This week, Women's March co-president Tamika Mallory joined "The View" to defend her association with Nation of Islam leader Louis Farrakhan, who's known for making anti-Semitic and anti-LGBTQ comments. Recent reports from Tablet and The New York Times also allege that anti-Semitic comments were made at the march's planning meetings.

The Women's March has put out multiple statements rejecting anti-Semitism on their website, including: "We recognize the danger of hate rhetoric by public figures. We want to say emphatically that we do not support or endorse statements made by Minister Louis Farrakhan about women, Jewish and LGBTQ communities."

Two organizers of the Women's March, Linda Sarsour and Rachel Carmona, sit down with us to address the accusations ahead of the weekend.

PHOTO: Demonstrators gather outside the Capitol Building during the Womens March On Washington, Jan. 21, 2017. Tasos Katopodis/Getty Images, FILE
Demonstrators gather outside the Capitol Building during the Women's March On Washington, Jan. 21, 2017.

4. Thousands more migrant kids may have been separated than first reported

Thousands more children may have been separated from their migrant parents at the border under the Trump administration than previously thought, to a new internal government report has found.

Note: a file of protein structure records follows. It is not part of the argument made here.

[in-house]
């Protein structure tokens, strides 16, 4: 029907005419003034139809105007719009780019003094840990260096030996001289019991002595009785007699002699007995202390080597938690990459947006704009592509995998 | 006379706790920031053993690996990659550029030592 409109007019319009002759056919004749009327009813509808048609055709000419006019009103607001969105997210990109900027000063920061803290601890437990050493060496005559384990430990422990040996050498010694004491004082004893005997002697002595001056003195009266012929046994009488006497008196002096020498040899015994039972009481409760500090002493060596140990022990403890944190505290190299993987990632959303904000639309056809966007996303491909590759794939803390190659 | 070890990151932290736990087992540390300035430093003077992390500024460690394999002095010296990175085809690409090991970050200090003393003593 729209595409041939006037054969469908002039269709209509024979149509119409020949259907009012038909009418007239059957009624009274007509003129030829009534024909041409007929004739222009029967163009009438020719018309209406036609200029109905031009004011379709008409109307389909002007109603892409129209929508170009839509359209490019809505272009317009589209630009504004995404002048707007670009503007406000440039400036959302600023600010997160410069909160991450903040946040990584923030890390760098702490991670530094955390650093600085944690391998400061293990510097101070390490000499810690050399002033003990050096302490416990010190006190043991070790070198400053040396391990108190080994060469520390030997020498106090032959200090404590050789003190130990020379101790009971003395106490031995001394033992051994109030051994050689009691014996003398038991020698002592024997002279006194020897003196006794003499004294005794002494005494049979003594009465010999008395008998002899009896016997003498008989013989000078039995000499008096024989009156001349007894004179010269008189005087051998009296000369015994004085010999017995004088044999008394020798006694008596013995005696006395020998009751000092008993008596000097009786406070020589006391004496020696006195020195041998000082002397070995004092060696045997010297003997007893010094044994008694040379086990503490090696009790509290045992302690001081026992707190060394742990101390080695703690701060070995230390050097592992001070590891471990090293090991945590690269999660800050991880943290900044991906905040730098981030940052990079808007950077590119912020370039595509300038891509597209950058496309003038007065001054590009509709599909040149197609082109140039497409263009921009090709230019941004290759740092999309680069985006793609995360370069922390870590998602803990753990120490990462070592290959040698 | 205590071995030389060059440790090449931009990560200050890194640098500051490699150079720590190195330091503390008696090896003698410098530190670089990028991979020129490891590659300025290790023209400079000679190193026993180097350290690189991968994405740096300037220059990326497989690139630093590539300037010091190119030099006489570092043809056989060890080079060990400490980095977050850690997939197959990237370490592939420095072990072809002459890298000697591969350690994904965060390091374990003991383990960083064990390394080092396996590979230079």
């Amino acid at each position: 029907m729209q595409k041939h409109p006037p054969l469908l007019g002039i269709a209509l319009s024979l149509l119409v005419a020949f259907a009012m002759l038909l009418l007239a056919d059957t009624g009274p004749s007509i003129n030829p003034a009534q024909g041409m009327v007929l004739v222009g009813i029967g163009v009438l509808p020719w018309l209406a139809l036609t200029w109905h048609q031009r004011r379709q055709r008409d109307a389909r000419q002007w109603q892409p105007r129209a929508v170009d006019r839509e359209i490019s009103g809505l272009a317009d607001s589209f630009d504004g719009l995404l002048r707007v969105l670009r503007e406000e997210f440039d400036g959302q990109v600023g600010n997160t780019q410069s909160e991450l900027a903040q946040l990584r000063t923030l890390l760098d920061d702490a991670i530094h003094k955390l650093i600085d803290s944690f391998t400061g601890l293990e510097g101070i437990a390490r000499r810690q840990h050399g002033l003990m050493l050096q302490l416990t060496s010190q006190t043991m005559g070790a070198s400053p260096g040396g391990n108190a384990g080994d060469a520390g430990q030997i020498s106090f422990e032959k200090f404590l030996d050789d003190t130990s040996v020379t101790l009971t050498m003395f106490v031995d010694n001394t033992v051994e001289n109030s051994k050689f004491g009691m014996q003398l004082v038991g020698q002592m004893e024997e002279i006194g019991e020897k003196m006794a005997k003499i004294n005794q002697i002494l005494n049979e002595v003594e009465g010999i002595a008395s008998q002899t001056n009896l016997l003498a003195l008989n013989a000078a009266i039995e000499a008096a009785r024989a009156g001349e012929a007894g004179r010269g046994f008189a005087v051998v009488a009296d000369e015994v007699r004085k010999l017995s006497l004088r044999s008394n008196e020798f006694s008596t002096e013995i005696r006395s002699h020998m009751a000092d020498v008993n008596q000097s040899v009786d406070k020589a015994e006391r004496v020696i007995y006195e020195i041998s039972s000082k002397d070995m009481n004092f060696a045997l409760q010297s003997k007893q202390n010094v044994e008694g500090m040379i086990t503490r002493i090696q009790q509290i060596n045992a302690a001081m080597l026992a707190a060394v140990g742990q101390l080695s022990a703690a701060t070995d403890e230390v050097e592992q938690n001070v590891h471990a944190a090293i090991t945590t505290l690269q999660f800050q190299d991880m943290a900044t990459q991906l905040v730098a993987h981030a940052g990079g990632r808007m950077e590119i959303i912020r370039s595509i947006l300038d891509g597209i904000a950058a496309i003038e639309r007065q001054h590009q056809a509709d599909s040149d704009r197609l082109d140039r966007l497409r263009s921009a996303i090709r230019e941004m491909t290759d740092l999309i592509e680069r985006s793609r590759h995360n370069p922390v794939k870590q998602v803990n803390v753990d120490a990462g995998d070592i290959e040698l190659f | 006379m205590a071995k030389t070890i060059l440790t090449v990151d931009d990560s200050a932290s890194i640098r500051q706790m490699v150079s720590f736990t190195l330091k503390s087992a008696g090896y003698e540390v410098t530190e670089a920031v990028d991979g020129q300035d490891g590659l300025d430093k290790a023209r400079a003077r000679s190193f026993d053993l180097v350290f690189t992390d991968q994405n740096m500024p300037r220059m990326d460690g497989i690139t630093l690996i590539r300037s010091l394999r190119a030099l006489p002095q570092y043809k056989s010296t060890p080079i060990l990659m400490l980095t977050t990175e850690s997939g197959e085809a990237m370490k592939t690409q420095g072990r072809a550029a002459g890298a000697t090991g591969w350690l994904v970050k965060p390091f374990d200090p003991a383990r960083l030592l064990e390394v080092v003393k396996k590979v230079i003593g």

There was a "steep increase" of such cases a year before the zero-tolerance immigration policy began, according to the Office of Inspector General for the Department of Health and Human Services.

The total number of separations remains unknown.

ABC News' Joshua Hoyos checks in from Tijuana, Mexico, where he and a team of producers are documenting the lives of migrants at the border.

Other news:

'She's really good at Twitter and she's gonna teach me': Alexandria Ocasio-Cortez offers free social media lessons to colleagues.

'He's never going to do that again on this side of town': After a former NFL player spots a man masturbating while leering into his teenage daughter's window, the two men "had a good conversation" -- resulting in a black eye for the suspect.

'Facebook is the most popular social media network in Uzbekistan, Tajikistan and Kurdistan, and Russia uses it to promote its interests and agenda': This is how the Kremlin uses Facebook.

From our partners at FiveThirtyEight: